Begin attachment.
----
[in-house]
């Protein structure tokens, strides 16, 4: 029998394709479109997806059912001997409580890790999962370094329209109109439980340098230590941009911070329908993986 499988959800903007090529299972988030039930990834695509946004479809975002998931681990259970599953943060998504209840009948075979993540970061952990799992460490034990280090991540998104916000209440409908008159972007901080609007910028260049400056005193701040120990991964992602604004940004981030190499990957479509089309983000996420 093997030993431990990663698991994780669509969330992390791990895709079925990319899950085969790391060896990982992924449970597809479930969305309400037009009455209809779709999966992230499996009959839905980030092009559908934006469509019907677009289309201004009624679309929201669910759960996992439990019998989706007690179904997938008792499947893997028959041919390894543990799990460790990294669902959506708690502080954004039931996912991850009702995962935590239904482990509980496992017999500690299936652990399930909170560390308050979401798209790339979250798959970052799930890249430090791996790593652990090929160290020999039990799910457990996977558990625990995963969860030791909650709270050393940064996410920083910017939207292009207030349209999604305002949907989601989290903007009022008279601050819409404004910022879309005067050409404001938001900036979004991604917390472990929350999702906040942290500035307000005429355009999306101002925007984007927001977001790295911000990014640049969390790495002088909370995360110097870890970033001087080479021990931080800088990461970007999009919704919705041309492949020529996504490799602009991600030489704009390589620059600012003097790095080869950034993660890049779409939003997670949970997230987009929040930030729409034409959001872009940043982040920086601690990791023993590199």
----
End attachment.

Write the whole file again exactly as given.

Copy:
[in-house]
């Protein structure tokens, strides 16, 4: 029998394709479109997806059912001997409580890790999962370094329209109109439980340098230590941009911070329908993986 499988959800903007090529299972988030039930990834695509946004479809975002998931681990259970599953943060998504209840009948075979993540970061952990799992460490034990280090991540998104916000209440409908008159972007901080609007910028260049400056005193701040120990991964992602604004940004981030190499990957479509089309983000996420 093997030993431990990663698991994780669509969330992390791990895709079925990319899950085969790391060896990982992924449970597809479930969305309400037009009455209809779709999966992230499996009959839905980030092009559908934006469509019907677009289309201004009624679309929201669910759960996992439990019998989706007690179904997938008792499947893997028959041919390894543990799990460790990294669902959506708690502080954004039931996912991850009702995962935590239904482990509980496992017999500690299936652990399930909170560390308050979401798209790339979250798959970052799930890249430090791996790593652990090929160290020999039990799910457990996977558990625990995963969860030791909650709270050393940064996410920083910017939207292009207030349209999604305002949907989601989290903007009022008279601050819409404004910022879309005067050409404001938001900036979004991604917390472990929350999702906040942290500035307000005429355009999306101002925007984007927001977001790295911000990014640049969390790495002088909370995360110097870890970033001087080479021990931080800088990461970007999009919704919705041309492949020529996504490799602009991600030489704009390589620059600012003097790095080869950034993660890049779409939003997670949970997230987009929040930030729409034409959001872009940043982040920086601690990791023993590199």